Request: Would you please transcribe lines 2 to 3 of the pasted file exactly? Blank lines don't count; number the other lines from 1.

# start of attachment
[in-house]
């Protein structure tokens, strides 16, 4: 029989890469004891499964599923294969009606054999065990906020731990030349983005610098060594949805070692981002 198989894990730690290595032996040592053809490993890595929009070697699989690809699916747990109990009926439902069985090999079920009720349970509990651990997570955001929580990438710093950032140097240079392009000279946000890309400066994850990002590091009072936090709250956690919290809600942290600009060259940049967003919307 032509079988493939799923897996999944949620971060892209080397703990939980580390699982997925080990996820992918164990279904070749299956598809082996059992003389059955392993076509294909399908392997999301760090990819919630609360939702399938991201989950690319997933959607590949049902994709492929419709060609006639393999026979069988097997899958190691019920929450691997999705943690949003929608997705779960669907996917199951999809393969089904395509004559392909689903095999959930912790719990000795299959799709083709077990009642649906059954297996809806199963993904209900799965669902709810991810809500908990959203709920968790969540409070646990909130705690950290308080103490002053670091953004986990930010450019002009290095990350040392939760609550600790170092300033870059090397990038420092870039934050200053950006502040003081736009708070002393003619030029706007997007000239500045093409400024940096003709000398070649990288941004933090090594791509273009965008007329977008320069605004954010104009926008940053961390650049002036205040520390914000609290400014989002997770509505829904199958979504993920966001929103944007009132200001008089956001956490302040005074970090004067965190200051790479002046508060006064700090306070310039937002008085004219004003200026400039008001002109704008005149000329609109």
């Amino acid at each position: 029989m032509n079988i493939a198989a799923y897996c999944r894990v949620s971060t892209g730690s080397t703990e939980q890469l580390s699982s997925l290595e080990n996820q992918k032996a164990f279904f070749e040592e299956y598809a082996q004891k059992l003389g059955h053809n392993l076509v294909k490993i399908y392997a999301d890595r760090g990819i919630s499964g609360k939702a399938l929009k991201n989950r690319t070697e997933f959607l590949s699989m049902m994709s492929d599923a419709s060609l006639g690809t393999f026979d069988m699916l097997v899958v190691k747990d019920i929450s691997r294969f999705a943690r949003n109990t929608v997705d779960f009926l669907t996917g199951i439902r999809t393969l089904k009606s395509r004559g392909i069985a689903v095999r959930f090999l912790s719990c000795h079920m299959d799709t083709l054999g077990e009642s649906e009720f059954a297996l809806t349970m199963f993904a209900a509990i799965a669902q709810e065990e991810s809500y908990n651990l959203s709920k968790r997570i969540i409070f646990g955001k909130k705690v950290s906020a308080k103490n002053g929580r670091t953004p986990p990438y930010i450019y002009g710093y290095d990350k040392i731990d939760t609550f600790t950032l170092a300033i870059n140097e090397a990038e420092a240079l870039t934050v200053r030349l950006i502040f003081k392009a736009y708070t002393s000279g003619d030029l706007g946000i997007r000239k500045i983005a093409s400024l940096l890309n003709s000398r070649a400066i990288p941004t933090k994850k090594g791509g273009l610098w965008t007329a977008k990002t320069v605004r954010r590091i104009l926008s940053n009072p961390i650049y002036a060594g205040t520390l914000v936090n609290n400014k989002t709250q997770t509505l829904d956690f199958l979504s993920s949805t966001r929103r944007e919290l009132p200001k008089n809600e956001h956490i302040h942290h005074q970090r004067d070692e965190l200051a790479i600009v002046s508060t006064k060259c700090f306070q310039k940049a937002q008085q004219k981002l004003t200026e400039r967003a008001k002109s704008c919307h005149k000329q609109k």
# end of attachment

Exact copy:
């Protein structure tokens, strides 16, 4: 029989890469004891499964599923294969009606054999065990906020731990030349983005610098060594949805070692981002 198989894990730690290595032996040592053809490993890595929009070697699989690809699916747990109990009926439902069985090999079920009720349970509990651990997570955001929580990438710093950032140097240079392009000279946000890309400066994850990002590091009072936090709250956690919290809600942290600009060259940049967003919307 032509079988493939799923897996999944949620971060892209080397703990939980580390699982997925080990996820992918164990279904070749299956598809082996059992003389059955392993076509294909399908392997999301760090990819919630609360939702399938991201989950690319997933959607590949049902994709492929419709060609006639393999026979069988097997899958190691019920929450691997999705943690949003929608997705779960669907996917199951999809393969089904395509004559392909689903095999959930912790719990000795299959799709083709077990009642649906059954297996809806199963993904209900799965669902709810991810809500908990959203709920968790969540409070646990909130705690950290308080103490002053670091953004986990930010450019002009290095990350040392939760609550600790170092300033870059090397990038420092870039934050200053950006502040003081736009708070002393003619030029706007997007000239500045093409400024940096003709000398070649990288941004933090090594791509273009965008007329977008320069605004954010104009926008940053961390650049002036205040520390914000609290400014989002997770509505829904199958979504993920966001929103944007009132200001008089956001956490302040005074970090004067965190200051790479002046508060006064700090306070310039937002008085004219004003200026400039008001002109704008005149000329609109």
């Amino acid at each position: 029989m032509n079988i493939a198989a799923y897996c999944r894990v949620s971060t892209g730690s080397t703990e939980q890469l580390s699982s997925l290595e080990n996820q992918k032996a164990f279904f070749e040592e299956y598809a082996q004891k059992l003389g059955h053809n392993l076509v294909k490993i399908y392997a999301d890595r760090g990819i919630s499964g609360k939702a399938l929009k991201n989950r690319t070697e997933f959607l590949s699989m049902m994709s492929d599923a419709s060609l006639g690809t393999f026979d069988m699916l097997v899958v190691k747990d019920i929450s691997r294969f999705a943690r949003n109990t929608v997705d779960f009926l669907t996917g199951i439902r999809t393969l089904k009606s395509r004559g392909i069985a689903v095999r959930f090999l912790s719990c000795h079920m299959d799709t083709l054999g077990e009642s649906e009720f059954a297996l809806t349970m199963f993904a209900a509990i799965a669902q709810e065990e991810s809500y908990n651990l959203s709920k968790r997570i969540i409070f646990g955001k909130k705690v950290s906020a308080k103490n002053g929580r670091t953004p986990p990438y930010i450019y002009g710093y290095d990350k040392i731990d939760t609550f600790t950032l170092a300033i870059n140097e090397a990038e420092a240079l870039t934050v200053r030349l950006i502040f003081k392009a736009y708070t002393s000279g003619d030029l706007g946000i997007r000239k500045i983005a093409s400024l940096l890309n003709s000398r070649a400066i990288p941004t933090k994850k090594g791509g273009l610098w965008t007329a977008k990002t320069v605004r954010r590091i104009l926008s940053n009072p961390i650049y002036a060594g205040t520390l914000v936090n609290n400014k989002t709250q997770t509505l829904d956690f199958l979504s993920s949805t966001r929103r944007e919290l009132p200001k008089n809600e956001h956490i302040h942290h005074q970090r004067d070692e965190l200051a790479i600009v002046s508060t006064k060259c700090f306070q310039k940049a937002q008085q004219k981002l004003t200026e400039r967003a008001k002109s704008c919307h005149k000329q609109k």